Am I able to return a used cat that I bought yesterday and get my money back?

UPDATED: Aug 28, 2011

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Am I able to return a used cat that I bought yesterday and get my money back?

I bought a truck yesterday, less than 24 hours ago and put down $1500. When I got it home my husband looked at it and figured out that my truck had at one point had been submerged in water up over the hood of the truck. Later, as it got dark, we realized that anything electrical inside the truck (i.e. radio, lights do not work). He had tried to replace the fuse, but it pops it everytime we put one in. The car lot I bought this at did not say anything about the fact that it had been underwater or anything about the electrical. Is this covered under the Unfair and Deceptive Practices Law?

Asked on August 28, 2011 Florida


M.T.G., Member, New York Bar / FreeAdvice Contributing Attorney

Answered 11 years ago | Contributor

Here is what the state attorney general's office says in Florida:

Buying a car "as is" disclaims all warranties. You should not expect any legal protection if the car is a "lemon." In Florida, there is no Used Car Lemon Law. If the dealer does not affirmatively disclaim all warranties in writing, you will be covered at least by implied warranties of merchantability (the product will do what it is supposed to do), fitness for a particular purpose (dealer's advice that the car will be suitable for a particular use, such as hauling a trailer), and a good title. If the dealer provides its own written warranty, read the terms carefully to determine what repairs are covered, the extent of coverage (parts, labor, deductibles, exclusions) and the other terms and conditions.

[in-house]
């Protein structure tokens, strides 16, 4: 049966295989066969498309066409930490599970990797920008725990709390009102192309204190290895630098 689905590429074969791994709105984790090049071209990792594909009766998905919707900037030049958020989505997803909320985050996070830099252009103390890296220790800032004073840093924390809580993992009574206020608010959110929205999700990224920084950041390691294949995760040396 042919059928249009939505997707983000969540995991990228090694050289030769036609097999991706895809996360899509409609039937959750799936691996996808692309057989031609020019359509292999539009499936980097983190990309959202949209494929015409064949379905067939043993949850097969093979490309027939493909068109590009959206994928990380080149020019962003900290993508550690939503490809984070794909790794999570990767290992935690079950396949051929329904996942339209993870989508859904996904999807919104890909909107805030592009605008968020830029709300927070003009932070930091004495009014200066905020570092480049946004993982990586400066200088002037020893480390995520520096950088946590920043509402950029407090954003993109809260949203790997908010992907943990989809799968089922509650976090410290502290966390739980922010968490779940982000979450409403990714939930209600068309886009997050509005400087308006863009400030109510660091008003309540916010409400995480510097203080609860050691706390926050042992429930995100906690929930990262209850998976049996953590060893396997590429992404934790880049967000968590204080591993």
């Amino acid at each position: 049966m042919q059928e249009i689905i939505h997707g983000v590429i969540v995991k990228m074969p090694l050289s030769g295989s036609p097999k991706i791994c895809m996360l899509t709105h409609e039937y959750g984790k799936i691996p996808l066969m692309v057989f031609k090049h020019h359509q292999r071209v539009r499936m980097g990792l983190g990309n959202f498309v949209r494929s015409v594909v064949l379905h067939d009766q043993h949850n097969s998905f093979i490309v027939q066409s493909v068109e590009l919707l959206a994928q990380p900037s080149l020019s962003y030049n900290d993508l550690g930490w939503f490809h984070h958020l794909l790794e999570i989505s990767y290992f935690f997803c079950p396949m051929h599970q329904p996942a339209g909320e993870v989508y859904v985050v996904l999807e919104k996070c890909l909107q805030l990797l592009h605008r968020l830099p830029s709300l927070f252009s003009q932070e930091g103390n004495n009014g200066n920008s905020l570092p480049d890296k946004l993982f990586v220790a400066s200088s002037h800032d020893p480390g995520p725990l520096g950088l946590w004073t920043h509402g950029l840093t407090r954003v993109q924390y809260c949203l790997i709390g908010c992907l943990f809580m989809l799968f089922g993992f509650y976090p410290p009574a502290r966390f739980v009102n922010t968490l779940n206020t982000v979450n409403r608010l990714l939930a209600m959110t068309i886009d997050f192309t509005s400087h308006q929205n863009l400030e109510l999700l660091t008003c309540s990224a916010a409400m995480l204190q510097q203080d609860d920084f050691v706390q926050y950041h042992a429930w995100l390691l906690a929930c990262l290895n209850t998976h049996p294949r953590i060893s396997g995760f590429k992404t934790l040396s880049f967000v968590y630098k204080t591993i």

But you may bee protected under other laws, like the Unfair and Deceptive Pracitces law.  The Federal Trade Commission's (FTC) Used Car Rule requires dealers to post a Buyer's Guide in every Florida used car they sell, including light-duty vans, light-duty trucks, demonstrators, and program cars. The Buyers Guide becomes part of your sales contract and overrides any conflicting provisions in your contract. I would seek help here.  Good luck.

IMPORTANT NOTICE: The Answer(s) provided above are for general information only. The attorney providing the answer was not serving as the attorney for the person submitting the question or in any attorney-client relationship with such person. Laws may vary from state to state, and sometimes change. Tiny variations in the facts, or a fact not set forth in a question, often can change a legal outcome or an attorney's conclusion. Although has verified the attorney was admitted to practice law in at least one jurisdiction, he or she may not be authorized to practice law in the jurisdiction referred to in the question, nor is he or she necessarily experienced in the area of the law involved. Unlike the information in the Answer(s) above, upon which you should NOT rely, for personal advice you can rely upon we suggest you retain an attorney to represent you.

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